As soon as my business was launched, the money was coming in. Within my second year as a home stager I was making up to $10,000 per month. Compare that to the median annual salary of $36,150 a year for an Interior Designer according to this year. I’m very happy I trusted my instincts!

If you’re an interior designer or decorator and you aren’t making enough money, consider adding Home Staging to your service mix or switching to a more profitable career as a Home Stager altogether.

Here a few ways a home staging business can be more profitable than an interior design business:

o As a home stager you get the opportunity to work with different types of people than you would as an interior designer. Generally, only very high income individuals hire interior designers, which limits your target market. Home stagers work mostly with clients in the middle to upper income level which gives you a much larger percentage of the population to market to, and increases the number of projects available for you to work on.

o Home stagers enjoy a higher volume of projects than interior designers because each one is so short in nature. One interior design project might take months to complete (especially when you factor in the wait times to have upholstery done, or furniture delivered), but the average home staging project takes only a few hours or days. There’s no way I could have decorated hundreds of homes within a couple of years as a new interior designer, the way I did as a new home stager. With such quick projects, a home stager is able to complete (and get paid for) a significantly higher number of projects per year than an interior designer who often has client work on hold through no fault of their own.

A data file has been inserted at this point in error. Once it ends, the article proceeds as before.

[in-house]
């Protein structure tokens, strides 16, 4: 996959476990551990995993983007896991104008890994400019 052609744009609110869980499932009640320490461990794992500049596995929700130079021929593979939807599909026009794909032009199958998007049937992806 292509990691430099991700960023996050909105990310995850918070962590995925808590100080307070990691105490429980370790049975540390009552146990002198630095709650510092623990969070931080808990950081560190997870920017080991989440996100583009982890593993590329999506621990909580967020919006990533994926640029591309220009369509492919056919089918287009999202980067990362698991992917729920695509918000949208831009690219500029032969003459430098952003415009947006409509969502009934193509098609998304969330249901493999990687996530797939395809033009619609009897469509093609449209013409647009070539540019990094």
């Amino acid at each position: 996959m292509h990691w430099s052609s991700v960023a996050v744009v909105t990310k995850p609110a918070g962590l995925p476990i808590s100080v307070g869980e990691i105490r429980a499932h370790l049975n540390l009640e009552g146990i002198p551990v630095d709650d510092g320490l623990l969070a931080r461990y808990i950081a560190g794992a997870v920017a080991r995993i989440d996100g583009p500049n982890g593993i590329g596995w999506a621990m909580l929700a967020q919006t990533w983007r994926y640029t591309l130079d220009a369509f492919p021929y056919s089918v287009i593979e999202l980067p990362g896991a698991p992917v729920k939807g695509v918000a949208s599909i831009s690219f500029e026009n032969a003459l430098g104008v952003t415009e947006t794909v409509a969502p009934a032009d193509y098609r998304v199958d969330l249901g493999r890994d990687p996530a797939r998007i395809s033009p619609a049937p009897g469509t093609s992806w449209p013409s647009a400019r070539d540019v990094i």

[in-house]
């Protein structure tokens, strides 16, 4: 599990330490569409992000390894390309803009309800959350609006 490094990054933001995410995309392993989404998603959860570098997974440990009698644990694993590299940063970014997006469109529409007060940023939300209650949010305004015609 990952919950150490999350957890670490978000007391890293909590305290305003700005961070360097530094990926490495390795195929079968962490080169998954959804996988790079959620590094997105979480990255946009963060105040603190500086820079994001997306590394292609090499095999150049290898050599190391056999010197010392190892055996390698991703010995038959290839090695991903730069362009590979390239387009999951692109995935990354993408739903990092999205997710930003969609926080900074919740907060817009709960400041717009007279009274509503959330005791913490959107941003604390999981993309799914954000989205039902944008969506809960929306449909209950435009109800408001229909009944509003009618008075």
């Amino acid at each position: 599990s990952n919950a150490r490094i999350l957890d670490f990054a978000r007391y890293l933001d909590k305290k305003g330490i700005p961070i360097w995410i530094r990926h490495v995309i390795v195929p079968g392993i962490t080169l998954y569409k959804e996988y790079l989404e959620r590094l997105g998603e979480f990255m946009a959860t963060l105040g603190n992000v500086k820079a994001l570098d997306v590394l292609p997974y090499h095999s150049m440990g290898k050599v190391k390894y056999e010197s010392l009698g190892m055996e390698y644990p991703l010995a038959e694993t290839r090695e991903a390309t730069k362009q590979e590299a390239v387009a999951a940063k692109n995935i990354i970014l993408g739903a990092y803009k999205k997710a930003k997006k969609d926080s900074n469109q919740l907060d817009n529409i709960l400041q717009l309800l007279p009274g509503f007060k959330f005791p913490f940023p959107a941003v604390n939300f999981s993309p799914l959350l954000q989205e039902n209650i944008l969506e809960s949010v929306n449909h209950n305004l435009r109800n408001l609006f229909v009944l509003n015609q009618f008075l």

o When the economy is slow, people eliminate the non-essentials. Interior design or decorating isn’t really high on the “essential items list” especially when choices need to be made about what to give up, and there’s no real deadline to redecorate or renovate a room. In uncertain times, interior design moves way down on the priority list, while home staging move up. No matter how slow the economy is or how much the real estate market has declined, there will always be people who absolutely have to sell and move by a certain date. Divorce, job relocation, job loss, mounting debts, a death in the family or a birth often get people to put their house on the market even if it isn’t the best time to sell. When a homeowner is desperate to sell their house, a home stager will often be involved since the seller stands to make a handsome profit from their services. When people have less time, less money or less equity in their house, they need a home stager so they can get whatever they can out of the sale of their home! As a home stager, your creativity and talent for decorating will serve you well in slow economic times and slow real estate markets.

I especially love the amount of creative freedom I get as a home stager. Because my clients know I’m decorating their home to sell and not for them to live in, I am able to execute my creative vision without their interference or taking their taste into consideration. I can’t imagine wasting hours sitting with a client who can’t decide which color they want for their bathroom, or which fabric to pick for their drapes. My clients don’t care what I choose as long as their house will sell quicker because of it. Besides that, my home staging business is extremely profitable which every entrepreneur wants.

If your interior design business isn’t doing as well as you hoped, it’s not too late to make a change towards living a more creatively fulfilling career that is also more profitable. Do some research into the home staging field. It’s a career that is virtually “recession-proof”.